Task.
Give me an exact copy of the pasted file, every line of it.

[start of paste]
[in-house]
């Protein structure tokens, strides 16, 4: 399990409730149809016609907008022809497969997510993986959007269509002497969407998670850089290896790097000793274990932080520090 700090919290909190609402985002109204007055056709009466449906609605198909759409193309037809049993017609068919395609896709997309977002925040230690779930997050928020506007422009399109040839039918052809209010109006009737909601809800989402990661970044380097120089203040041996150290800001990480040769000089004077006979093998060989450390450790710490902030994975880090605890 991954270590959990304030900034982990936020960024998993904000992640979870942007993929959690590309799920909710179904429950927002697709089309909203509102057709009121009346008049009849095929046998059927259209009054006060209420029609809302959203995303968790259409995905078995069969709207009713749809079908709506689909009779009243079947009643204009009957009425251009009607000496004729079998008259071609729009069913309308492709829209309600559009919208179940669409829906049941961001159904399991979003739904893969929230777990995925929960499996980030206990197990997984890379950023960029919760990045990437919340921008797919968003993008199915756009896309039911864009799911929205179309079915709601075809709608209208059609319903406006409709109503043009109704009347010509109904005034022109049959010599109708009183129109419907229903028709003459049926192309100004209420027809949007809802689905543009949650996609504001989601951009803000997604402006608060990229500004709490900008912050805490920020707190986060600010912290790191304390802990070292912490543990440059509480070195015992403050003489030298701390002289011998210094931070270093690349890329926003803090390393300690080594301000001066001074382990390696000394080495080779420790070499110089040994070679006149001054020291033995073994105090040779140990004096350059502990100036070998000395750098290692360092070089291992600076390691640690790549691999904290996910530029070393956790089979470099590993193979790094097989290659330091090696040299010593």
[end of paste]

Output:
[in-house]
């Protein structure tokens, strides 16, 4: 399990409730149809016609907008022809497969997510993986959007269509002497969407998670850089290896790097000793274990932080520090 700090919290909190609402985002109204007055056709009466449906609605198909759409193309037809049993017609068919395609896709997309977002925040230690779930997050928020506007422009399109040839039918052809209010109006009737909601809800989402990661970044380097120089203040041996150290800001990480040769000089004077006979093998060989450390450790710490902030994975880090605890 991954270590959990304030900034982990936020960024998993904000992640979870942007993929959690590309799920909710179904429950927002697709089309909203509102057709009121009346008049009849095929046998059927259209009054006060209420029609809302959203995303968790259409995905078995069969709207009713749809079908709506689909009779009243079947009643204009009957009425251009009607000496004729079998008259071609729009069913309308492709829209309600559009919208179940669409829906049941961001159904399991979003739904893969929230777990995925929960499996980030206990197990997984890379950023960029919760990045990437919340921008797919968003993008199915756009896309039911864009799911929205179309079915709601075809709608209208059609319903406006409709109503043009109704009347010509109904005034022109049959010599109708009183129109419907229903028709003459049926192309100004209420027809949007809802689905543009949650996609504001989601951009803000997604402006608060990229500004709490900008912050805490920020707190986060600010912290790191304390802990070292912490543990440059509480070195015992403050003489030298701390002289011998210094931070270093690349890329926003803090390393300690080594301000001066001074382990390696000394080495080779420790070499110089040994070679006149001054020291033995073994105090040779140990004096350059502990100036070998000395750098290692360092070089291992600076390691640690790549691999904290996910530029070393956790089979470099590993193979790094097989290659330091090696040299010593």